JIM Younie was 23 years old when he stepped into the waters lapping the shores of Normandy on the morning of 7 June 1944. Whichever bodies were not lying strewn across the beach were floating in the water, as hell raged all around.
He had arrived in northern France a young man but also a grizzled soldier, having already served in North Africa and Sicily, campaigns he hoped would, at least in part, inoculate him from the horror that lay in wait.
“When our company arrived, we had no feelings of grief or any emotions like that,” he recalled. “We were hardened bastards – the more you experienced, the harder you got.”
A corporal with the 5th Seaforth Highlanders now aged 93 and living in Rosyth, he retains a lucid memory of the landings on the beaches and the battles which lay beyond them, not least an incident east of Caen in the middle of June.
“I remember a young laddie getting out of a tank and being hit by a mortar,” he said. “I went to help and realised he was so badly wounded, it would be better to attend to other injured men who had a better chance of living.
“I turned to the company commander and said that although I’d take him to the casualty clearing station as soon as I could, he didn’t have a hope in hell. Just as I said that, the laddie opened his eyes, gave me a horrible look, and died.”
It is a remarkable personal account of one of the most brutal campaigns in military history, but increasingly such stories are being lost forever as the last remaining veterans of Normandy succumb to the ravages of time.
Now, work is under way to reach out to the surviving participants to create a permanent record of their harrowing testimonies.
In one of its final acts before it is due to disband next autumn, the Normandy Veterans Association (NVA) is appealing for Scottish veterans to take part in the landmark project which aims to film interviews with the dwindling band ahead of the campaign’s 70th anniversary next summer. In time, it is hoped the records will take pride of place in museums across the country.
Described as a “reflective record” of heroism and sacrifice, the initiative faces two significant challenges – raising enough funds and tracking down and speaking to the veterans that remain before the voices of those who stormed the sands fall silent.
“These are men who brought freedom back to Europe, a freedom that we all continue to enjoy today,” said Alastair Dutch, an associate member of the NVA and executive producer of the project to create a DVD boxset of the interviews. “We all have a debt of gratitude to the Normandy veterans.
“We hope that the veterans and their families will be able to look back on their testimonies, but this is something which will also act as a resource for future generations to learn about what these men did in an extraordinary moment in history.”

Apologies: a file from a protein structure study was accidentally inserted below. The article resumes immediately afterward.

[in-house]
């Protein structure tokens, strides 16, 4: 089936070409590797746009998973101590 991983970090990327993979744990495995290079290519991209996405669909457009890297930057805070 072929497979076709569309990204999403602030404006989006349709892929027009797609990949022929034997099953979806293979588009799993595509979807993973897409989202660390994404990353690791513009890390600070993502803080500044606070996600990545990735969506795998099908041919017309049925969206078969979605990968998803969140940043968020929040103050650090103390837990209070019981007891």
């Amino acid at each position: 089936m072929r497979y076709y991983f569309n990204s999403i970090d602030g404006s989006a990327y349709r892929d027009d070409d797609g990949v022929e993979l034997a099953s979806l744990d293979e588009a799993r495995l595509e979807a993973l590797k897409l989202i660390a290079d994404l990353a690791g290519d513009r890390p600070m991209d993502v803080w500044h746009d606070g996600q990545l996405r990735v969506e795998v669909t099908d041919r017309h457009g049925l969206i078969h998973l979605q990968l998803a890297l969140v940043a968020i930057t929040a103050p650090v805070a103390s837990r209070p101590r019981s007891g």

The task facing Mr Dutch and the association is a formidable one. Whereas the organisation could count upon more than 10,000 members at the turn of the millennium, the passing of more than a decade has made a vast difference.
Nowadays, the NVA has around only 600 members, a figure which continues to fall. The average age of a Normandy veteran is now 91, and it is estimated that around three men are lost from the hardy band every month.
The problem is particularly acute in Scotland, where according to the association only one veterans branch remains, meeting occasionally in Edinburgh, an altogether different picture from a generation or two ago.
Mr Dutch said: “There used to be branches throughout Scotland, but as the members died no-one has stepped up to the plate to keep them going, and they just fade away.
“But Scots were a very important part of Normandy. It was the biggest invasion ever, and it’s never been equalled. The Scottish regiments were an integral part of the British Army, and it had a major influence on the infantry force through Normandy and north-west Europe.
“Not everyone became a member of the association and we think there must be hundreds of veterans still living in Scotland.”
The association has been encouraged by a recent flurry of men, mindful that 2014 will in all likelihood herald the last major anniversary of the campaign, expressing enthusiasm for the project. So far, around 40 interviews have been documented, with the hope that many more narratives will be captured in the months ahead.
“I think the biggest reason we have had veterans getting in touch is their own mortality. They want to speak before they are too old,” Mr Dutch added. “Similarly, a lot of their children and grandchildren know a great deal about Normandy through being taught about it in school, and that is encouraging some veterans themselves to come forward.”
For Mr Younie, the initiative is a timely and welcome one. His branch of the NVA is now defunct, and he knows only around seven other veterans in the region, two of whom are wheelchair-bound.
He hopes to attend events in Normandy next June and envisages the filmed interviews as a crucial means of ensuring the dark days of June 1944 can never be repeated.
“Looking back, every day is a bonus. It’s difficult to explain this, but I really was very, very fortunate during the whole war,” he said. “Many is the time I walked away from battles where boys were lying dead.
“This will be the last big anniversary, and it will mean a lot because we always think of the boys we left behind, and we always will. I hope and pray that when I have gone, our experiences are kept in memory so that such a thing never, ever happens again.”
• Veterans wishing to take part in the project, or members of the public wishing to make a donation should contact Alastair Dutch on 07931 343 403 or firstname.lastname@example.org